What Happens Before & After Liver Transplant Surgery

by Lynda Arbon 3 months ago in health

This post will take a look at everything you need to know about a liver transplant.

What Happens Before & After Liver Transplant Surgery

India’s first successful living donor liver transplant happened in 1998. Since then, the number of such operations has risen admirably in the country. However, the fact remains that the number of patients on waiting lists is far more than the actual number of surgeries carried out. There is a need for around 25,000 liver transplants per year, but the year 2014 saw only 1,400 transplants.

A liver transplant is usually a last resort option to save a life. If you or your loved one is facing the issue, then it is vital to know about this procedure. This action ensures that the chances of successful outcomes go up substantially.

This post will take a look at everything you need to know about a liver transplant.

Why is a Liver Transplant surgery needed?

You may need a transplant because any issue with the organ can prove to be life-threatening. You may be recommended a liver transplant if you are having end-stage liver disease or chronic liver failure. The most common cause of end-stage liver disease is a severe case of cirrhosis. It happens when healthy tissues of the liver replace the scar tissues. It prevents the liver from working the way it should. Some other diseases that may be responsible for end-stage liver disease are:

  • Biliary atresia
  • Acute hepatic necrosis
  • Metabolic diseases
  • Viral hepatitis
  • Autoimmune hepatitis
  • Primary liver cancer

Not only adults but children too sometimes require a liver transplant. A rare tumor known as Hepatoblastoma can cause pediatric liver cancer.

Who is not suitable for this procedure?

You may be exempted from this surgery if you have the following:

  • Chronic or current infection that is not treatable
  • Metastatic cancer
  • Severe heart and health problems
  • Other conditions that are not treatable after a transplant
  • Severe alcohol consumption

What are the two types of Liver Transplant?

The two types of liver transplant are:

Orthotropic Approach

It is the most common type of liver transplant surgery. Here the recipient’s liver is removed and replaced with the liver of the donor. The operation starts by removing the diseased liver from the four main blood vessels that hold it in place in the abdomen. The donor’s liver is then connected, and the restoration of blood flow begins.

Heterotrophic Approach

Here, the surgeon leaves the problematic liver as is. He will then sew the liver of the donor into a site outside the liver.

How is the donor matched?

There are more recipients than donors for a liver transplant as we saw at the beginning of this post. Therefore, health experts have developed a score that is ‘Model for End-Stage Liver Disease’ (MELD). It is an algorithm to assess the severity of chronic disease and to prioritize patients for transplantation.

After the diagnosis of liver disease by a gastroenterologist, the patient is given a referral to a transplant center. There are many tests are conducted to determine if the patient is a candidate for transplantation. Then with the severity of the disease, the MELD score is used to rank the patient on the waiting list. The higher the severity of the disease, the highest in the ranking. In other words, the patient with the most severity is likely to get the donor liver first.

There are also other qualification points for a liver transplant. If the patient has liver disease from drug abuse like alcoholism, the ongoing abuse will make the patient ineligible for transplantation. If the patient is recovering from the addiction, he/she may be a candidate for transplantation, depending on their situation.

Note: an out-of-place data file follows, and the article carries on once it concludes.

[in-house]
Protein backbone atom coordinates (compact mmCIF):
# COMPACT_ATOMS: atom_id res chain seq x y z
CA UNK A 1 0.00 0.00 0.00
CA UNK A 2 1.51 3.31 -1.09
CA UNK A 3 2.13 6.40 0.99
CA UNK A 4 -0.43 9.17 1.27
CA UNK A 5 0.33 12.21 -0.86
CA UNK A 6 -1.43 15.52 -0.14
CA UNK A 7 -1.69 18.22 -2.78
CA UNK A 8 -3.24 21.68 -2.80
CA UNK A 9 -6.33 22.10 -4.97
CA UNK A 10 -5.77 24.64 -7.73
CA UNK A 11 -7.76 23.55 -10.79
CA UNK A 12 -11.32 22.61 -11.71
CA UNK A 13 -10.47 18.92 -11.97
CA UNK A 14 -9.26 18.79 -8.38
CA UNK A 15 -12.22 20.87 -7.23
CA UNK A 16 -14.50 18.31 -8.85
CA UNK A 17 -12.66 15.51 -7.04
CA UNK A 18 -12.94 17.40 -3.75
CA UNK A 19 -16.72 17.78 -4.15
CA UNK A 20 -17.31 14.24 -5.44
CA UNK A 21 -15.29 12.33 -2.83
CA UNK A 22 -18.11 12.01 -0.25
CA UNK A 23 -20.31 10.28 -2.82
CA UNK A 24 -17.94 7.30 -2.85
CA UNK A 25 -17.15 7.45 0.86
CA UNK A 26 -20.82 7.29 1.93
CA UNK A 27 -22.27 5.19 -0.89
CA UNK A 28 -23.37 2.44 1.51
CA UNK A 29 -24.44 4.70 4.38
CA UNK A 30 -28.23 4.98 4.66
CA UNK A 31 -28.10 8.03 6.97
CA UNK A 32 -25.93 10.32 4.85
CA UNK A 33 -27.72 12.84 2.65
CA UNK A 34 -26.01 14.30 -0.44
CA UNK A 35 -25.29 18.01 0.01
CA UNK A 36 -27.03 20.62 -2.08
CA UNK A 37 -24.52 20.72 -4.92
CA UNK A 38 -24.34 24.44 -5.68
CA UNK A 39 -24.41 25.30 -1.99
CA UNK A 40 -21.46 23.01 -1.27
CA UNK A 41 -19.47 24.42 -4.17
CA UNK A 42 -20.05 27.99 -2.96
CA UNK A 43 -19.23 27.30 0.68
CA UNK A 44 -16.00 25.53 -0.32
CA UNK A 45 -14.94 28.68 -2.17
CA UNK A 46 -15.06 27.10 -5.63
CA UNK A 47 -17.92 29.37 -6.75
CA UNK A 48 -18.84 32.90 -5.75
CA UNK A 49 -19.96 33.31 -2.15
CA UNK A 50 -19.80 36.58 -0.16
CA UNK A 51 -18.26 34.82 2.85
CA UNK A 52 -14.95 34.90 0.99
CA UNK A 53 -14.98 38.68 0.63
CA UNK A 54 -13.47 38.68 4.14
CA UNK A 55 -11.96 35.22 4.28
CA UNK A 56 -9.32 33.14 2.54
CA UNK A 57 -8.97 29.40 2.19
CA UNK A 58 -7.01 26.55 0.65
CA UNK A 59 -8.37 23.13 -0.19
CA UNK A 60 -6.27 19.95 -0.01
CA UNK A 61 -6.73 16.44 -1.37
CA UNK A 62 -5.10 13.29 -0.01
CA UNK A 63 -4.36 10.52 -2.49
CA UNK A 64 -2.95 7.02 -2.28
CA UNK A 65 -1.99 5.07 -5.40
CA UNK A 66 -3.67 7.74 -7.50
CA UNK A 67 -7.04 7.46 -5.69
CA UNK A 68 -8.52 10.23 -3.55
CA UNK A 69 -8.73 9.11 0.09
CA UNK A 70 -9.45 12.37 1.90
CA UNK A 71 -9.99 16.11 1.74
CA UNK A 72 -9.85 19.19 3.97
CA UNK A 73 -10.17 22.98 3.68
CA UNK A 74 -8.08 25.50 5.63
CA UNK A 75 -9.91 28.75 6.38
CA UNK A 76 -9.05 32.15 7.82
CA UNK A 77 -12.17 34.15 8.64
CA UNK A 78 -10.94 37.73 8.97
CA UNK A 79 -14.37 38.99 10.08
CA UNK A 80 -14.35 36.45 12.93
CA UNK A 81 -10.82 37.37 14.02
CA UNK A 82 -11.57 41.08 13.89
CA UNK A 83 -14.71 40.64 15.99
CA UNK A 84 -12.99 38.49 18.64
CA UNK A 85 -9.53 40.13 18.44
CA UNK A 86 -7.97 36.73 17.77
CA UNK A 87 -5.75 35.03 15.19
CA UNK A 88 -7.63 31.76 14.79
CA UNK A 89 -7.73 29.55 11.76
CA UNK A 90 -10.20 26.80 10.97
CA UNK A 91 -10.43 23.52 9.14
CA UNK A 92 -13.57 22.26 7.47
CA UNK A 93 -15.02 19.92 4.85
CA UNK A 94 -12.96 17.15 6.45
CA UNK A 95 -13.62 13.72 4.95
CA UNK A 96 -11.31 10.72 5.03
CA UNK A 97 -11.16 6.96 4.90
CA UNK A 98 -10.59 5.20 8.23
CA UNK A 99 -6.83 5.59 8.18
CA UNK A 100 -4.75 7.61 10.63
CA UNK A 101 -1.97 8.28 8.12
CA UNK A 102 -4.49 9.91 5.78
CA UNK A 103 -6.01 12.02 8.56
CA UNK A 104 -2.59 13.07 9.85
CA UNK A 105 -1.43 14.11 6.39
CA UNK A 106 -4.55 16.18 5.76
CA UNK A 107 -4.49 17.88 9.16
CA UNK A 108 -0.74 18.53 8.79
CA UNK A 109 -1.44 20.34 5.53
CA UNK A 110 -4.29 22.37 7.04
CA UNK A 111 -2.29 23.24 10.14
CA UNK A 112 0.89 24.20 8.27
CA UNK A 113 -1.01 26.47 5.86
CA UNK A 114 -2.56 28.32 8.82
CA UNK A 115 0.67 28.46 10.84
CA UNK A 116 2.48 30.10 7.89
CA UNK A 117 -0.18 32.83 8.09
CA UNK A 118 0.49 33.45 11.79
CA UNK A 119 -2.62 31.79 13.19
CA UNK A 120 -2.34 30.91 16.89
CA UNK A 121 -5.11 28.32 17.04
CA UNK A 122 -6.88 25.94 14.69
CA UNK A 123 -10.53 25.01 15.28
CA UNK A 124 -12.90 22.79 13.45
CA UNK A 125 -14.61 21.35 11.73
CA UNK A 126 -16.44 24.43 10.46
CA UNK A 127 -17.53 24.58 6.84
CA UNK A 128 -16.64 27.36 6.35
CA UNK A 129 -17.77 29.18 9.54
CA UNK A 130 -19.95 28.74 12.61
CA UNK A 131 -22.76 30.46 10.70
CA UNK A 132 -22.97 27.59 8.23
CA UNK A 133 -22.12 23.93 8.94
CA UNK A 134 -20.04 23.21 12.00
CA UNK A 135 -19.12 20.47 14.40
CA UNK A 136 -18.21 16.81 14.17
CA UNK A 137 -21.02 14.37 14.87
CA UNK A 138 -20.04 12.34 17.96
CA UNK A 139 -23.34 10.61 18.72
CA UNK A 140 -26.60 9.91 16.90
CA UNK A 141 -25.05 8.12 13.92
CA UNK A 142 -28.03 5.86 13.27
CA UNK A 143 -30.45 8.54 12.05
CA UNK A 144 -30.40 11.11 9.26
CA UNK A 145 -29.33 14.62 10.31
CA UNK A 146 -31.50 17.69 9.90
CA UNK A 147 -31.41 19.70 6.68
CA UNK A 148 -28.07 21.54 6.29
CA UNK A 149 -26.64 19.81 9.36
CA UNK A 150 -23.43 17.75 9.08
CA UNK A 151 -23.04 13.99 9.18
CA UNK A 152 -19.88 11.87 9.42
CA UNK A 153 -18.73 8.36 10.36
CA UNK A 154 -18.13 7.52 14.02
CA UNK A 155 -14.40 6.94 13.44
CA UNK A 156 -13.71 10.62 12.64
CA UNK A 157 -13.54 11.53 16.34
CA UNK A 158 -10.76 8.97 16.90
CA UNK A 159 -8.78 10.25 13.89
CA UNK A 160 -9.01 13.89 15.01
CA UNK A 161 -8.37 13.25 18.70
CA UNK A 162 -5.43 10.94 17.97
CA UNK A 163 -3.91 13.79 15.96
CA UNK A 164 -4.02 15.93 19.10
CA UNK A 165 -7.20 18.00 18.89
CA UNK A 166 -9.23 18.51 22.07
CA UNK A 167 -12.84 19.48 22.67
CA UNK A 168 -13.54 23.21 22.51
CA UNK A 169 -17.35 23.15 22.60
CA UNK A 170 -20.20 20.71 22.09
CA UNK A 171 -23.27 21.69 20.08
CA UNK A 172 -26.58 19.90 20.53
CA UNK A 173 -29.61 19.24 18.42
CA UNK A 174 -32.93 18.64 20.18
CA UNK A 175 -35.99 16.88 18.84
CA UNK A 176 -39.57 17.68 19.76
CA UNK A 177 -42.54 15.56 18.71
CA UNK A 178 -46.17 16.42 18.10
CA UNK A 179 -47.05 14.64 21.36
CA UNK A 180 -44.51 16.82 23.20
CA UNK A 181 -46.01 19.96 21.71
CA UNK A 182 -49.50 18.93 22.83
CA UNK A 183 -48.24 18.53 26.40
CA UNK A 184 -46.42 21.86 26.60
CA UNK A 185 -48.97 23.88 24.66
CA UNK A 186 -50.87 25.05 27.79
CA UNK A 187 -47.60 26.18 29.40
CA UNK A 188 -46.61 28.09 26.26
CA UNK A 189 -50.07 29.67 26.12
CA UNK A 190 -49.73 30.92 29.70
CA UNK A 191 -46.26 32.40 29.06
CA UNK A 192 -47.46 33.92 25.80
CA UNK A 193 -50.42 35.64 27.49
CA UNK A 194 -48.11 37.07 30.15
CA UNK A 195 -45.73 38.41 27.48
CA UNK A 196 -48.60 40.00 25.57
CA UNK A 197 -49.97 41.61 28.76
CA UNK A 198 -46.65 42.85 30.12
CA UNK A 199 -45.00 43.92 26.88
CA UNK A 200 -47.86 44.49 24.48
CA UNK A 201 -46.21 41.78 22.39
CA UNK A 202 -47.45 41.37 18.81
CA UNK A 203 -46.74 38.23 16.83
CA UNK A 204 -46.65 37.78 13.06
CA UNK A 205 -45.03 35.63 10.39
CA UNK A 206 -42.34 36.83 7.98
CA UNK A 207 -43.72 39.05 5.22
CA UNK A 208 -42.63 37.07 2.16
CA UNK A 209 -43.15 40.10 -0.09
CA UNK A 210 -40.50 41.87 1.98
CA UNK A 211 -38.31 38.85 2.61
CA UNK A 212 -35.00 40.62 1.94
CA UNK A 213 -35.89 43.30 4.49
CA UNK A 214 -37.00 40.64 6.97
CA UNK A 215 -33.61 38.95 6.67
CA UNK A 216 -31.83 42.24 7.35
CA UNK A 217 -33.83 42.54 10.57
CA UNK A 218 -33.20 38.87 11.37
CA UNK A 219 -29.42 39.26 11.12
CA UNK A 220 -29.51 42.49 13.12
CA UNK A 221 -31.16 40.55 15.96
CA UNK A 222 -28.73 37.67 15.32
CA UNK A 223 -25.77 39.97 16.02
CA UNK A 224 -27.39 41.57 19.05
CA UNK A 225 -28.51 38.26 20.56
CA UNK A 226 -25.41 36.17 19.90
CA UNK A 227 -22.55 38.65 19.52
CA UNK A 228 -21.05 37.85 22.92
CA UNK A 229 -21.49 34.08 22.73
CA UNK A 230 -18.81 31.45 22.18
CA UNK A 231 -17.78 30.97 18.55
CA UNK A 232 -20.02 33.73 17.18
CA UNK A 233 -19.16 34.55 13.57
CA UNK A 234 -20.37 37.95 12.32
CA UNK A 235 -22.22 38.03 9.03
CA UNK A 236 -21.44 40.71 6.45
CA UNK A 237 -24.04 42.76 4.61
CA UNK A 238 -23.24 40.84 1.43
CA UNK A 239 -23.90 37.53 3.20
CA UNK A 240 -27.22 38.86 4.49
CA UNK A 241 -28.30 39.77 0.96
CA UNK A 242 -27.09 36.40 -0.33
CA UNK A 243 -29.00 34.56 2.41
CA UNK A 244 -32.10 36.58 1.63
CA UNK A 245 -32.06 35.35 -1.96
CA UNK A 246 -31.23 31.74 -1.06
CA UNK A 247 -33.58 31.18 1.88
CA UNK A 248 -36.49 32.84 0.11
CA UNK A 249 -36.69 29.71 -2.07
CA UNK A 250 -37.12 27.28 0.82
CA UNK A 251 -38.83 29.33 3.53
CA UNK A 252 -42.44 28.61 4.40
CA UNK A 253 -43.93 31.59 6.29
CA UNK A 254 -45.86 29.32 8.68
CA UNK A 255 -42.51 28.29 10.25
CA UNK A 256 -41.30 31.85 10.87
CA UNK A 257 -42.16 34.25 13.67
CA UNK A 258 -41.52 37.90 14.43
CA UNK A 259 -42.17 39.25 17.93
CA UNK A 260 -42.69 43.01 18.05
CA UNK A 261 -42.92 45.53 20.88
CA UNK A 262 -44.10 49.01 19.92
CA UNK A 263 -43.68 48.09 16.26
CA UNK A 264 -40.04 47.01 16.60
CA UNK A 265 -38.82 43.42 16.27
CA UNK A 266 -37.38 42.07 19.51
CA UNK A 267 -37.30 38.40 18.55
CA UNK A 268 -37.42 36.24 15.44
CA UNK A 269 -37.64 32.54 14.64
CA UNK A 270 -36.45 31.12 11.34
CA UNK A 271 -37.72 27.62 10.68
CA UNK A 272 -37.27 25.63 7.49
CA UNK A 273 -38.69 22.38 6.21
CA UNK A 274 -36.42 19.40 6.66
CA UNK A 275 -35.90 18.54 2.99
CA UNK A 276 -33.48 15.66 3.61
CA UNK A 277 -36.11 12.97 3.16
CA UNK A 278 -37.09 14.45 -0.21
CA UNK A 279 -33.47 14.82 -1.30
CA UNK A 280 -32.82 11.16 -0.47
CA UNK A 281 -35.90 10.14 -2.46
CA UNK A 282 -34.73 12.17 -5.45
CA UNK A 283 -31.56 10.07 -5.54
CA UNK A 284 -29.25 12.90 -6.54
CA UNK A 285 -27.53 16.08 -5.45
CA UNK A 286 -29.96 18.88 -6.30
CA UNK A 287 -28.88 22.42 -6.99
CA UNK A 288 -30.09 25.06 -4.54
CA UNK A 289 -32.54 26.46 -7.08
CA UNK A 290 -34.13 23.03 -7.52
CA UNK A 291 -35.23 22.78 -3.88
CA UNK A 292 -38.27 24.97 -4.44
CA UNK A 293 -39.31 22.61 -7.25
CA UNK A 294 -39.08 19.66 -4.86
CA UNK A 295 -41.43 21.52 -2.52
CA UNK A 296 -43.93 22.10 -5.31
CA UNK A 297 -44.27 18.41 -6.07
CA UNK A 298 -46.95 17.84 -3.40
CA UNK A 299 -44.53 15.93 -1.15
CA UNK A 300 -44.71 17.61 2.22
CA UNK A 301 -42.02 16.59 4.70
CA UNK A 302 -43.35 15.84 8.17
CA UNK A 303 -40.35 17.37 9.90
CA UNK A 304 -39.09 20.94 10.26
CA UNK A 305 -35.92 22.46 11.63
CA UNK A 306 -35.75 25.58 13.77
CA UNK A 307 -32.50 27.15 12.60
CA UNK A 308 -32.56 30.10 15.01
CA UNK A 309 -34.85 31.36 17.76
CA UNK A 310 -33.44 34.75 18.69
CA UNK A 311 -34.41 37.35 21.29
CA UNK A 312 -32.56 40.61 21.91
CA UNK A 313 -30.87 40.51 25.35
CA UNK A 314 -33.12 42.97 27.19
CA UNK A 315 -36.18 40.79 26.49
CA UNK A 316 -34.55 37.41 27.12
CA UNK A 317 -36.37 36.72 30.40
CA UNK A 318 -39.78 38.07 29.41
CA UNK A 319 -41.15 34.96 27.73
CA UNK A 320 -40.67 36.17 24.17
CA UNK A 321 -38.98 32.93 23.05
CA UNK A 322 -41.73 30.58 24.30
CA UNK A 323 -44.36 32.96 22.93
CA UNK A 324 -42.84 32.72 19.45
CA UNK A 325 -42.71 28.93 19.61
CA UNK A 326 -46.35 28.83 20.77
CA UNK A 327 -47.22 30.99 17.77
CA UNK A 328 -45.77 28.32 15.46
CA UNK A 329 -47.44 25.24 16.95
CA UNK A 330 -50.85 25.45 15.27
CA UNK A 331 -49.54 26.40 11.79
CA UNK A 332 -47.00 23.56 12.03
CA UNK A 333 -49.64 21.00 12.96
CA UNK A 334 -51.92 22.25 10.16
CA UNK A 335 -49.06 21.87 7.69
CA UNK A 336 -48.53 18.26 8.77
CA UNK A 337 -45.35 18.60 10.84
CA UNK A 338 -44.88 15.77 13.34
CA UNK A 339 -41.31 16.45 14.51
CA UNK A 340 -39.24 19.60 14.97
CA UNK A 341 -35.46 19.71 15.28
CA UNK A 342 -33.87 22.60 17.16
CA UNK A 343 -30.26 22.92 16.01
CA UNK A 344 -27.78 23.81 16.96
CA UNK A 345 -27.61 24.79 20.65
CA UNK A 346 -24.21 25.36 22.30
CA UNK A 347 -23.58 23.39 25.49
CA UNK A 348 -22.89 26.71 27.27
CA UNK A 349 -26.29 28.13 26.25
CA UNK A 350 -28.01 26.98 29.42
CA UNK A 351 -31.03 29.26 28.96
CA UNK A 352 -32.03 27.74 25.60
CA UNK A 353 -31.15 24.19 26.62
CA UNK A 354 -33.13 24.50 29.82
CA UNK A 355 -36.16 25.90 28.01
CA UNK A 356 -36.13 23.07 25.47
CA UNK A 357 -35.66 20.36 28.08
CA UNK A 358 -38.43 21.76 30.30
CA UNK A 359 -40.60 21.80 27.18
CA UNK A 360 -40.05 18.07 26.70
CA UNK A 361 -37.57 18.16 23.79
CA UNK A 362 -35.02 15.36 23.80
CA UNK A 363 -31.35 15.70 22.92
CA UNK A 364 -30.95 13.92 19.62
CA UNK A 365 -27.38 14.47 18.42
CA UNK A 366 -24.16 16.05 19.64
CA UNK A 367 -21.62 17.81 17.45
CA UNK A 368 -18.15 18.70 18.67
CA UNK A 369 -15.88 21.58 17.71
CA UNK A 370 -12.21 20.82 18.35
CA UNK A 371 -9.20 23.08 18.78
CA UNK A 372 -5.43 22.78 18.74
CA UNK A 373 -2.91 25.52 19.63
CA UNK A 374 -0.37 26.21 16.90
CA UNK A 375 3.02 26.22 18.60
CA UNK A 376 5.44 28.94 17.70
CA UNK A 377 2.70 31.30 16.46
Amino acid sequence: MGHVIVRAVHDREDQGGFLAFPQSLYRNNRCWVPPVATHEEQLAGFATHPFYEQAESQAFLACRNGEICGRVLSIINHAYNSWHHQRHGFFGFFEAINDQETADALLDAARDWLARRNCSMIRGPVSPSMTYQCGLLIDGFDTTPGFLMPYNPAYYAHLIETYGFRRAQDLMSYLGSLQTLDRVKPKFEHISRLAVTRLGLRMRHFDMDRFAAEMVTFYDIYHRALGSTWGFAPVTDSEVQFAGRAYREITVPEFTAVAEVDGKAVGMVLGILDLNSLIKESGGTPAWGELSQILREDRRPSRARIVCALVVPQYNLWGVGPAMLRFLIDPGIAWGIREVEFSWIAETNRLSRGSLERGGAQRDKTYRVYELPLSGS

What are the different types of donors?

There are commonly two types of the donated liver that is an organ from a living donor and an organ from a deceased donor.

You can donate a part of your liver to a friend or a loved one, as the liver has a fantastic capability of regenerating. The liver can return to its full weight within a few weeks of donation, and in a healthy donor, it is back to standard size. A donation from a deceased donor is known as a cadaveric liver and comes from a deceased individual.

What to expect from the transplant?

Before surgery

After meeting the staff, the transplant center will evaluate you. The evaluation will include a review of your medical records, imaging studies, blood tests, and other tests to determine if you are well enough to tolerate the transplant.

Once a donor’s liver is made available, the transplant takes place within 12 to 18 hours in the recipient. You should always be ready at any moment to go to the transplant center for the operation. Also, make sure the transplant team knows how to reach you at all times.

During surgery

After giving the general anesthesia to the patient, the surgical procedure begins with a large incision in the abdomen that exposes the liver. A healthy liver is large, and a diseased liver much larger. Therefore, a full-size incision is used rather than minimal invasive techniques.

After Surgery

In the surgical ICU, most patients recover well from a liver transplant. They are allowed to wake slowly from anesthesia and are likely to remain on the ventilator for hours or days until they regain strength.

In 10 to 14 days, most patients can go home and return to their normal activities in three to six months. The first few months after the operation, there would be frequent follow-up appointments, and it will gradually decrease as the patient heals.

To conclude

These were a few essential pointers to know for liver transplant procedures. Since it is a major surgery, being better informed certainly helps for people suffering from this condition.

Lynda Arbon
Lynda Arbon
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